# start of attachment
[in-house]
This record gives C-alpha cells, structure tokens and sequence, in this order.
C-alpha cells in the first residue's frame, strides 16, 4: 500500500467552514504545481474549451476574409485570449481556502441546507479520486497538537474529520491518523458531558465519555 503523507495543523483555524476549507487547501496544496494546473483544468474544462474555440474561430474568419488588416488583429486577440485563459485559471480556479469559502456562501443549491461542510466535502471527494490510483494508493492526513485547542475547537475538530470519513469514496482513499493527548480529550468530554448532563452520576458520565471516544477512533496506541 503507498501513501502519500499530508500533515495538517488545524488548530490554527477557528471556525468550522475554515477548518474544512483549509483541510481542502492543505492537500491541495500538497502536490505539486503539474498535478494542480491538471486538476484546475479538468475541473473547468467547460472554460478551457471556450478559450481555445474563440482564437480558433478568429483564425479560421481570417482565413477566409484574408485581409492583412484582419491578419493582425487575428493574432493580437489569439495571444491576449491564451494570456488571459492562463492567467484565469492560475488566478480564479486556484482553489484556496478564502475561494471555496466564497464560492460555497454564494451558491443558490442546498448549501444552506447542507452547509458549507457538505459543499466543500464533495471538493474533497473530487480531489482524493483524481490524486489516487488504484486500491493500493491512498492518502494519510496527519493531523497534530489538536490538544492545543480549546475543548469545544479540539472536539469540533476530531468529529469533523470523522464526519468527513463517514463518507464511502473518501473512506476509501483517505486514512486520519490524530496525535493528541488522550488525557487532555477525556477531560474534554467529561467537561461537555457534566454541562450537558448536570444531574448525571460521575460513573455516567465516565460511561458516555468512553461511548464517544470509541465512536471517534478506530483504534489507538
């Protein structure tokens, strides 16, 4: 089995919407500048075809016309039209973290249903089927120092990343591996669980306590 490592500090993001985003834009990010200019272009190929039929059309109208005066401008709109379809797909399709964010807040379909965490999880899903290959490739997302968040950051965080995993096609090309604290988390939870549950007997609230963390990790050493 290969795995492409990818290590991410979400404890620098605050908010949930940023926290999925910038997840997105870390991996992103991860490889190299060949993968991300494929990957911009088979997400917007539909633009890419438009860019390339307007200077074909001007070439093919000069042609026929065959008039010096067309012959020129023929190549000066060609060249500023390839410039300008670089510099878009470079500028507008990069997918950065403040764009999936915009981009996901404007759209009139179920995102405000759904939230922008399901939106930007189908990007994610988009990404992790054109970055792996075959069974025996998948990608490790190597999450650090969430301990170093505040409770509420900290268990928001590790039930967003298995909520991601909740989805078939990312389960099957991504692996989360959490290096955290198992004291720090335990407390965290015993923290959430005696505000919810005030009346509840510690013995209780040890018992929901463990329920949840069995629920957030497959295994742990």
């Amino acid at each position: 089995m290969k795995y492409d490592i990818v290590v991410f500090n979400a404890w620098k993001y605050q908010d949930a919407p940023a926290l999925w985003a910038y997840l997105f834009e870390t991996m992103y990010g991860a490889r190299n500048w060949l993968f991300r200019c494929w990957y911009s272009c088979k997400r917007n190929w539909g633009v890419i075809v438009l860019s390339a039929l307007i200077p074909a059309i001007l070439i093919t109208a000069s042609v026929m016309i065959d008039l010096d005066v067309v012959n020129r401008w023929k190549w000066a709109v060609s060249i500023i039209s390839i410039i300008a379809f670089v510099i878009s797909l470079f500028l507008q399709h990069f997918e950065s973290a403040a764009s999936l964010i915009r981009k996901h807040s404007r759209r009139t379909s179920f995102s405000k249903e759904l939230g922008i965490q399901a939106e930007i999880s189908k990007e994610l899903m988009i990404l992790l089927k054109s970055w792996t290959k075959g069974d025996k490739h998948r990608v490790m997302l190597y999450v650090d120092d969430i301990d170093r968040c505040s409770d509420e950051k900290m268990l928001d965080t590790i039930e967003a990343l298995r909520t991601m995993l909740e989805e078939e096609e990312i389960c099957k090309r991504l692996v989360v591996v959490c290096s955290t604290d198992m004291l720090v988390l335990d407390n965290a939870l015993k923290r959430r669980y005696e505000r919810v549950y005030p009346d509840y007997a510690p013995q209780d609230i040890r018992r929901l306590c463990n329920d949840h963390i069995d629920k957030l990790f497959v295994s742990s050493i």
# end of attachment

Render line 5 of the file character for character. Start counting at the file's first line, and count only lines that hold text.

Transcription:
């Amino acid at each position: 089995m290969k795995y492409d490592i990818v290590v991410f500090n979400a404890w620098k993001y605050q908010d949930a919407p940023a926290l999925w985003a910038y997840l997105f834009e870390t991996m992103y990010g991860a490889r190299n500048w060949l993968f991300r200019c494929w990957y911009s272009c088979k997400r917007n190929w539909g633009v890419i075809v438009l860019s390339a039929l307007i200077p074909a059309i001007l070439i093919t109208a000069s042609v026929m016309i065959d008039l010096d005066v067309v012959n020129r401008w023929k190549w000066a709109v060609s060249i500023i039209s390839i410039i300008a379809f670089v510099i878009s797909l470079f500028l507008q399709h990069f997918e950065s973290a403040a764009s999936l964010i915009r981009k996901h807040s404007r759209r009139t379909s179920f995102s405000k249903e759904l939230g922008i965490q399901a939106e930007i999880s189908k990007e994610l899903m988009i990404l992790l089927k054109s970055w792996t290959k075959g069974d025996k490739h998948r990608v490790m997302l190597y999450v650090d120092d969430i301990d170093r968040c505040s409770d509420e950051k900290m268990l928001d965080t590790i039930e967003a990343l298995r909520t991601m995993l909740e989805e078939e096609e990312i389960c099957k090309r991504l692996v989360v591996v959490c290096s955290t604290d198992m004291l720090v988390l335990d407390n965290a939870l015993k923290r959430r669980y005696e505000r919810v549950y005030p009346d509840y007997a510690p013995q209780d609230i040890r018992r929901l306590c463990n329920d949840h963390i069995d629920k957030l990790f497959v295994s742990s050493i």